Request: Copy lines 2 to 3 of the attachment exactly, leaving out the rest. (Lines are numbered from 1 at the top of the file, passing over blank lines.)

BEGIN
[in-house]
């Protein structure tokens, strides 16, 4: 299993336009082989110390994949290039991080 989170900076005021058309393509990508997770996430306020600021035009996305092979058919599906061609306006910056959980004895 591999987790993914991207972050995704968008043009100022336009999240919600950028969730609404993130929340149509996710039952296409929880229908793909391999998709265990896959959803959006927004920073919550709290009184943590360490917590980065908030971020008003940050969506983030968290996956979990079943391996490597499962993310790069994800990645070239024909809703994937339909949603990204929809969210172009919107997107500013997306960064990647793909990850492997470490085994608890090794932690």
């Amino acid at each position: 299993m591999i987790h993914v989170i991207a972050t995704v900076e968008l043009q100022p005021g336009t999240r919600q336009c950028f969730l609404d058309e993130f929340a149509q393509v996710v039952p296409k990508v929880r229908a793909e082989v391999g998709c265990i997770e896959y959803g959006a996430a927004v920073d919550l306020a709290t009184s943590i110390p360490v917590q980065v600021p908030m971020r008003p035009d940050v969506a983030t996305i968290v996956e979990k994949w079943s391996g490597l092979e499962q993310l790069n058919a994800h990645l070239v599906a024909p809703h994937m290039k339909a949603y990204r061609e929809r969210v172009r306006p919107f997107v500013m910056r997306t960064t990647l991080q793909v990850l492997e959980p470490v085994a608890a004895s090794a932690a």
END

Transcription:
């Protein structure tokens, strides 16, 4: 299993336009082989110390994949290039991080 989170900076005021058309393509990508997770996430306020600021035009996305092979058919599906061609306006910056959980004895 591999987790993914991207972050995704968008043009100022336009999240919600950028969730609404993130929340149509996710039952296409929880229908793909391999998709265990896959959803959006927004920073919550709290009184943590360490917590980065908030971020008003940050969506983030968290996956979990079943391996490597499962993310790069994800990645070239024909809703994937339909949603990204929809969210172009919107997107500013997306960064990647793909990850492997470490085994608890090794932690």
């Amino acid at each position: 299993m591999i987790h993914v989170i991207a972050t995704v900076e968008l043009q100022p005021g336009t999240r919600q336009c950028f969730l609404d058309e993130f929340a149509q393509v996710v039952p296409k990508v929880r229908a793909e082989v391999g998709c265990i997770e896959y959803g959006a996430a927004v920073d919550l306020a709290t009184s943590i110390p360490v917590q980065v600021p908030m971020r008003p035009d940050v969506a983030t996305i968290v996956e979990k994949w079943s391996g490597l092979e499962q993310l790069n058919a994800h990645l070239v599906a024909p809703h994937m290039k339909a949603y990204r061609e929809r969210v172009r306006p919107f997107v500013m910056r997306t960064t990647l991080q793909v990850l492997e959980p470490v085994a608890a004895s090794a932690a």